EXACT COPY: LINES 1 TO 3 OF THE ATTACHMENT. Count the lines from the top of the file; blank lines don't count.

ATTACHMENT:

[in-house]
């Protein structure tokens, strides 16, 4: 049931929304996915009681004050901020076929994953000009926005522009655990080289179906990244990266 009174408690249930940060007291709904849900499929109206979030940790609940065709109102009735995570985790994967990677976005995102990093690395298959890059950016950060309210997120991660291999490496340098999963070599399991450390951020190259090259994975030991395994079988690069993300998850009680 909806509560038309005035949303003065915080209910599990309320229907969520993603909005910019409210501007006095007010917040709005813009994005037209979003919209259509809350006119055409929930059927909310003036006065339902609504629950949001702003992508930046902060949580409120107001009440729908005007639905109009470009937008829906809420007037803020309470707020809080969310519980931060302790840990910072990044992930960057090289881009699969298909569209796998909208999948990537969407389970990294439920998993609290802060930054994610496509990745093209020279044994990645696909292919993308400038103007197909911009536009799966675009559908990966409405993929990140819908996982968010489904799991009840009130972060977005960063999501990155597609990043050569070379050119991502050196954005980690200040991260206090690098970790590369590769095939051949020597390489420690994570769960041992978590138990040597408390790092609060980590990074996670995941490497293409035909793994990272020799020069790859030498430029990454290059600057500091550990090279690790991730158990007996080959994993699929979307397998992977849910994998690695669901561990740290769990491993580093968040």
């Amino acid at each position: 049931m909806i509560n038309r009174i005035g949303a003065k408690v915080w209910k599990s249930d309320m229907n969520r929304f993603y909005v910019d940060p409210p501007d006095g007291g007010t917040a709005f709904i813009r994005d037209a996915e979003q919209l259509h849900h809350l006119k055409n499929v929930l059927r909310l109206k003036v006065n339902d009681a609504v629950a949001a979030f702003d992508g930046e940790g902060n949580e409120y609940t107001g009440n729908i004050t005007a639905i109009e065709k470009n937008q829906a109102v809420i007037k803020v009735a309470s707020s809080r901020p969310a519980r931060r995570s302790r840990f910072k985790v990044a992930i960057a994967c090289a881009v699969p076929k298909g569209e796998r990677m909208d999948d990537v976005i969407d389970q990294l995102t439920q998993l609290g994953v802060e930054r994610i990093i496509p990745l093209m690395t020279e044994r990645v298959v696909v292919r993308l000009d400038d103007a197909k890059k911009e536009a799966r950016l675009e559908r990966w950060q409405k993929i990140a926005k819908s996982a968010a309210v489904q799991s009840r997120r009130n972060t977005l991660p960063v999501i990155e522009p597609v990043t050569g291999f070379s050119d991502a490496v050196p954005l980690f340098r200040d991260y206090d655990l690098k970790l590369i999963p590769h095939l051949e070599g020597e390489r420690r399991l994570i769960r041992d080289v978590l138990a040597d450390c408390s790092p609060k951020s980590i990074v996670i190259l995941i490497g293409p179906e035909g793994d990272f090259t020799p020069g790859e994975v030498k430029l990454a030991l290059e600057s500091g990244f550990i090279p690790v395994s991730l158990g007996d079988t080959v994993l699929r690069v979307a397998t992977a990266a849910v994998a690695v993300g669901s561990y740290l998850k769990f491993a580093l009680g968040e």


[in-house]
């Protein structure tokens, strides 16, 4: 049931929304996915009681004050901020076929994953000009926005522009655990080289179906990244990266 009174408690249930940060007291709904849900499929109206979030940790609940065709109102009735995570985790994967990677976005995102990093690395298959890059950016950060309210997120991660291999490496340098999963070599399991450390951020190259090259994975030991395994079988690069993300998850009680 909806509560038309005035949303003065915080209910599990309320229907969520993603909005910019409210501007006095007010917040709005813009994005037209979003919209259509809350006119055409929930059927909310003036006065339902609504629950949001702003992508930046902060949580409120107001009440729908005007639905109009470009937008829906809420007037803020309470707020809080969310519980931060302790840990910072990044992930960057090289881009699969298909569209796998909208999948990537969407389970990294439920998993609290802060930054994610496509990745093209020279044994990645696909292919993308400038103007197909911009536009799966675009559908990966409405993929990140819908996982968010489904799991009840009130972060977005960063999501990155597609990043050569070379050119991502050196954005980690200040991260206090690098970790590369590769095939051949020597390489420690994570769960041992978590138990040597408390790092609060980590990074996670995941490497293409035909793994990272020799020069790859030498430029990454290059600057500091550990090279690790991730158990007996080959994993699929979307397998992977849910994998690695669901561990740290769990491993580093968040």
């Amino acid at each position: 049931m909806i509560n038309r009174i005035g949303a003065k408690v915080w209910k599990s249930d309320m229907n969520r929304f993603y909005v910019d940060p409210p501007d006095g007291g007010t917040a709005f709904i813009r994005d037209a996915e979003q919209l259509h849900h809350l006119k055409n499929v929930l059927r909310l109206k003036v006065n339902d009681a609504v629950a949001a979030f702003d992508g930046e940790g902060n949580e409120y609940t107001g009440n729908i004050t005007a639905i109009e065709k470009n937008q829906a109102v809420i007037k803020v009735a309470s707020s809080r901020p969310a519980r931060r995570s302790r840990f910072k985790v990044a992930i960057a994967c090289a881009v699969p076929k298909g569209e796998r990677m909208d999948d990537v976005i969407d389970q990294l995102t439920q998993l609290g994953v802060e930054r994610i990093i496509p990745l093209m690395t020279e044994r990645v298959v696909v292919r993308l000009d400038d103007a197909k890059k911009e536009a799966r950016l675009e559908r990966w950060q409405k993929i990140a926005k819908s996982a968010a309210v489904q799991s009840r997120r009130n972060t977005l991660p960063v999501i990155e522009p597609v990043t050569g291999f070379s050119d991502a490496v050196p954005l980690f340098r200040d991260y206090d655990l690098k970790l590369i999963p590769h095939l051949e070599g020597e390489r420690r399991l994570i769960r041992d080289v978590l138990a040597d450390c408390s790092p609060k951020s980590i990074v996670i190259l995941i490497g293409p179906e035909g793994d990272f090259t020799p020069g790859e994975v030498k430029l990454a030991l290059e600057s500091g990244f550990i090279p690790v395994s991730l158990g007996d079988t080959v994993l699929r690069v979307a397998t992977a990266a849910v994998a690695v993300g669901s561990y740290l998850k769990f491993a580093l009680g968040e």